On being down 5 to 1 in chips at one point when heads-up:
“It was pretty amazing.  There wasn’t a back and forth.  He just won every pot for like an hour.  It was pretty frustrating.  I just told myself ‘don’t do anything to try and take control of what’s going on. Just like play your cards, pick your spots.’  I was still picking up a few small pots here and there.  You know, most of those I didn’t have anything.  I waited for a spot.  I called it off with ace-high in a spot, where I think he had the flush draw a huge percentage of the time, and I was getting a good price.  After that he just kept the gas on, he kept playing flush draws really strong.  Like the K-7 hand, he has no overcard and no straight draw, when he gets it in he’s always behind.  The last one, when I bet 500k and he went all in for 9 million, I’m going to fold a lot.  But when I call, he’s in trouble.  It was lucky to fade those.  Luck is a very strange thing, and you could almost say he got lucky at the first part when I had T-5 suited and nothing every time he raised me and luck is a strange thing and I got lucky to win, and I’m happy about that.”

On being low on chips at one point during both of his two victories:

“It’s funny, in both of these tournaments I won this Summer, I got really short and was all in.  At the beginning of Day Two, I showed up a little late.  I actually blinded off about 14K.  I lost two pretty big pots that were kind of sick…. One of the key moments is I was all in -- I had to catch a 6 or 4 or 3, and I caught a 4 of diamonds.  After that pot, I went on a sick tear, busted Sorel Mizzi with aces to his queens in the blinds, and basically went up to being second or third in chips behind Gus Hanson.  In that two hour span, it was the same thing.  I went from being all in and behind, to one of the chip leaders in an hour.”

On playing against Phil Hellmuth and denying him a 12th gold bracelet:

“I mean like, that’s Phil’s thing.  I know he’s going for his 12th bracelet.  I’m happy for him but I don’t really care though. It doesn’t matter for me that he gets his 12th bracelet for the poker world.  I respect the fact that he cares so much.  Phil’s always been really nice to me and even made a really nice comment at the table to me.  He definitely gets frustrated, but I never feel like its personally directed at me.  There was maybe once or twice when he was losing some pots to me, he was saying more or less that I was trying to run over him.  But really he was trying to run over me and I wasn’t letting him, so that was frustrating him.  But it’s cool.  II think Phil for the most part is a pretty nice guy and he lost graciously and had nothing but nice things to say to me, and I respect the fact that he cares.”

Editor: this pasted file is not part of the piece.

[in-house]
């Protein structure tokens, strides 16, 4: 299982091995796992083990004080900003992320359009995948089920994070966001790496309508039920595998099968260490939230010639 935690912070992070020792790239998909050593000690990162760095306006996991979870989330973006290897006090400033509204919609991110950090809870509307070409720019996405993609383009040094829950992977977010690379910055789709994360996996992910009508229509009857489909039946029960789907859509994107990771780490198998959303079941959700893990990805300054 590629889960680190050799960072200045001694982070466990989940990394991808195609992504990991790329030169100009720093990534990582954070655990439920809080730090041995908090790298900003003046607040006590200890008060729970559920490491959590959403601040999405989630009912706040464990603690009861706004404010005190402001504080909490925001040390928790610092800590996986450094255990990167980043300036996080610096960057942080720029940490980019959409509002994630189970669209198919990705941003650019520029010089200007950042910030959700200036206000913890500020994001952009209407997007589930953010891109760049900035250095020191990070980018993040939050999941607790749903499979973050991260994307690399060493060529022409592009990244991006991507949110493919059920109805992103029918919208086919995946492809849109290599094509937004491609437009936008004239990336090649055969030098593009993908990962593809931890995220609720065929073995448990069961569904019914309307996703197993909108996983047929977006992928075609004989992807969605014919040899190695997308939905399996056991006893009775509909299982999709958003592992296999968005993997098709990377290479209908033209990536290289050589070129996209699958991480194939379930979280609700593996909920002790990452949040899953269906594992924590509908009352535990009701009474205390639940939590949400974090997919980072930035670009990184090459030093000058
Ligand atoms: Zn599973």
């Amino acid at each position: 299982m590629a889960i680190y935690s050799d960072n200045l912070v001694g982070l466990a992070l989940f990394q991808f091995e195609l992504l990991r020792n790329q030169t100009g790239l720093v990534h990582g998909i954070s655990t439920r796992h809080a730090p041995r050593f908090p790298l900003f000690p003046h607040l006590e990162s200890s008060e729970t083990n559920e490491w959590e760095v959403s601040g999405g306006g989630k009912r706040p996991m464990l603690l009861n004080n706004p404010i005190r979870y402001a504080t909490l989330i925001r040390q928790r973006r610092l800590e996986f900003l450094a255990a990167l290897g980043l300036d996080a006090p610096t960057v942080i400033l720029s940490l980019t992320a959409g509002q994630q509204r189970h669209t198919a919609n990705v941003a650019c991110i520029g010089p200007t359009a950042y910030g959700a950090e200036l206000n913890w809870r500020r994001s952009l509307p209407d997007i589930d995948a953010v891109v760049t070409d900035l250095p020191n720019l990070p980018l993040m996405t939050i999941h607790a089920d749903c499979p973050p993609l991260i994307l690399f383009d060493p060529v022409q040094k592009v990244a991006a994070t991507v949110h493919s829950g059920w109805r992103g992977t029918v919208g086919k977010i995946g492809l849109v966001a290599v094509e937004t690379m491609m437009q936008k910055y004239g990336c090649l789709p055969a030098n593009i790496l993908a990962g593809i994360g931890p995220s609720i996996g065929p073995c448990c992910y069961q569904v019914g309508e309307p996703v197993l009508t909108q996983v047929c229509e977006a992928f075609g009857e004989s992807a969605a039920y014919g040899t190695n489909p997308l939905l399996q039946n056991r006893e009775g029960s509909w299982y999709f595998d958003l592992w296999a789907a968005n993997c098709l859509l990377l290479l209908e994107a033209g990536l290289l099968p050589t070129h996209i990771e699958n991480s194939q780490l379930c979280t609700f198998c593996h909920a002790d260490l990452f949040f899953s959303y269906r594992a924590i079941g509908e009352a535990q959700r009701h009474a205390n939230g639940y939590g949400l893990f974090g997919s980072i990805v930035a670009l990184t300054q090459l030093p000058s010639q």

On what he was feeling during the final hand when he realized he would win:
“Well, the first thing that’s going through my head is I can’t believe he just moved all-in.  Really, I mean it’s such a strange play.  I understand him shipping it with 9-6 of hearts when I had 2 million (down 5 to 1).  Even like, the way he played the T-8 of clubs.  But this one we both have 9 million in chips, and I know I’ve been leading weak, which is why I played it like that.  At the very least I could go lead, lead, lead, and get three calls out of him.  It was very surprising to me that that was the play he decided to make. I  thought he played really well all tournament.  But I didn’t really like that play.  He’s sitting with 9 million, with a million that’s in the pot, and every time he gets called he’s in very bad shape.  So, he made the play and I said the ‘I’m sorry’ thing out of respect more than anything else.  I was being cordial with Phil the whole final table and so I said, ‘I’m sorry I call.’  I didn’t mean it any way to be condescending.”

On what winning a second WSOP gold bracelet means:

“This bracelet means a lot, this is an event that is basically full of a lot of the top players, not every top player but a lot of them, it’s an event that you have to go through a lot of top players to win.  The $1,500 Pot-Limit Holdem, it’s a great win and my first bracelet.  But you know, it’s not like I really played a whole bunch of the top professionals and beat them to win that bracelet and this event I did that.  And you know the buy in is 50,000, so it’s a prestigious tournament that’s kind of like earns respect.  It’s almost like, say you go play in a cash game and you win 100,000 or something playing with all amateurs.  Hey it’s like you won money and that’s great and everyone’s happy for you.  But if you went and played in Bobby’s Room against Phil Ivey and Patrick Antonius and you won, you know people are going to say ‘wow, you know you can really play, and didn’t just beat guys that don’t know what they’re doing.’  It’s nice that I can say that I beat some of the best players in the world and ran good for four days.”
For a comprehensive recap of Event #55 including the official report, please check back at WSOP.COM soon